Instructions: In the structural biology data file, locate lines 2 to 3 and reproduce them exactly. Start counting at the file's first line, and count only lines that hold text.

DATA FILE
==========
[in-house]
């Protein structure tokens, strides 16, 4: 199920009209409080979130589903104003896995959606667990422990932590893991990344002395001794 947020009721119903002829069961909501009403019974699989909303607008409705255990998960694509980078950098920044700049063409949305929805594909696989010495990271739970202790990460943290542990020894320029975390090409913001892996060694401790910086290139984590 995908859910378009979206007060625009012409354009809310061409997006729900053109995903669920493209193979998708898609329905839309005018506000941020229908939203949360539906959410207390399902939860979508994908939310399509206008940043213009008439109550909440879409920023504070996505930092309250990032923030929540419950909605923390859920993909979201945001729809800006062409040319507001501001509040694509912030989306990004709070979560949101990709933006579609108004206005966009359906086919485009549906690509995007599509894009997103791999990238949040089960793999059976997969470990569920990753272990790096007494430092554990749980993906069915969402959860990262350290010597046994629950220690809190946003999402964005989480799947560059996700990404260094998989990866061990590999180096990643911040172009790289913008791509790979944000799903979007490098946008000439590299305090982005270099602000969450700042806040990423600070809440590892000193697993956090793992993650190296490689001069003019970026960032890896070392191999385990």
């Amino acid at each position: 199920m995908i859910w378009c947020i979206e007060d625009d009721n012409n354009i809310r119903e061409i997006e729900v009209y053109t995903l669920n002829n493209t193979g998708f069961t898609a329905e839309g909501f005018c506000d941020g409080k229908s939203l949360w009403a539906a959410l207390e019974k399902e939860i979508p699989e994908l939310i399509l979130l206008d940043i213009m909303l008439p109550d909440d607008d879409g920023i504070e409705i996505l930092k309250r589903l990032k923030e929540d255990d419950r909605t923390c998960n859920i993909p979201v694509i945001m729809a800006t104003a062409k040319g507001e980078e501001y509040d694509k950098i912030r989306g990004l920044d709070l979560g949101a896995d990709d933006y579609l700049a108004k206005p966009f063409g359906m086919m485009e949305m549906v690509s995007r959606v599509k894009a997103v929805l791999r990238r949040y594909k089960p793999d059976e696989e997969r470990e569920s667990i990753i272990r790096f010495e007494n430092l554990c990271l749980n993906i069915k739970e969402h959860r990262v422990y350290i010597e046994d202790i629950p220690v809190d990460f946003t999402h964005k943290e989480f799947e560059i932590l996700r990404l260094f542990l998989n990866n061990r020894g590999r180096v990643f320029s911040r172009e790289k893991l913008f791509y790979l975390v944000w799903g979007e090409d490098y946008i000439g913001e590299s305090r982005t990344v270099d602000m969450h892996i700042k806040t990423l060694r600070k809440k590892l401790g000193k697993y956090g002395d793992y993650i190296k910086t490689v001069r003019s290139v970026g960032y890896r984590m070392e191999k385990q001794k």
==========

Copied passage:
């Protein structure tokens, strides 16, 4: 199920009209409080979130589903104003896995959606667990422990932590893991990344002395001794 947020009721119903002829069961909501009403019974699989909303607008409705255990998960694509980078950098920044700049063409949305929805594909696989010495990271739970202790990460943290542990020894320029975390090409913001892996060694401790910086290139984590 995908859910378009979206007060625009012409354009809310061409997006729900053109995903669920493209193979998708898609329905839309005018506000941020229908939203949360539906959410207390399902939860979508994908939310399509206008940043213009008439109550909440879409920023504070996505930092309250990032923030929540419950909605923390859920993909979201945001729809800006062409040319507001501001509040694509912030989306990004709070979560949101990709933006579609108004206005966009359906086919485009549906690509995007599509894009997103791999990238949040089960793999059976997969470990569920990753272990790096007494430092554990749980993906069915969402959860990262350290010597046994629950220690809190946003999402964005989480799947560059996700990404260094998989990866061990590999180096990643911040172009790289913008791509790979944000799903979007490098946008000439590299305090982005270099602000969450700042806040990423600070809440590892000193697993956090793992993650190296490689001069003019970026960032890896070392191999385990």
């Amino acid at each position: 199920m995908i859910w378009c947020i979206e007060d625009d009721n012409n354009i809310r119903e061409i997006e729900v009209y053109t995903l669920n002829n493209t193979g998708f069961t898609a329905e839309g909501f005018c506000d941020g409080k229908s939203l949360w009403a539906a959410l207390e019974k399902e939860i979508p699989e994908l939310i399509l979130l206008d940043i213009m909303l008439p109550d909440d607008d879409g920023i504070e409705i996505l930092k309250r589903l990032k923030e929540d255990d419950r909605t923390c998960n859920i993909p979201v694509i945001m729809a800006t104003a062409k040319g507001e980078e501001y509040d694509k950098i912030r989306g990004l920044d709070l979560g949101a896995d990709d933006y579609l700049a108004k206005p966009f063409g359906m086919m485009e949305m549906v690509s995007r959606v599509k894009a997103v929805l791999r990238r949040y594909k089960p793999d059976e696989e997969r470990e569920s667990i990753i272990r790096f010495e007494n430092l554990c990271l749980n993906i069915k739970e969402h959860r990262v422990y350290i010597e046994d202790i629950p220690v809190d990460f946003t999402h964005k943290e989480f799947e560059i932590l996700r990404l260094f542990l998989n990866n061990r020894g590999r180096v990643f320029s911040r172009e790289k893991l913008f791509y790979l975390v944000w799903g979007e090409d490098y946008i000439g913001e590299s305090r982005t990344v270099d602000m969450h892996i700042k806040t990423l060694r600070k809440k590892l401790g000193k697993y956090g002395d793992y993650i190296k910086t490689v001069r003019s290139v970026g960032y890896r984590m070392e191999k385990q001794k």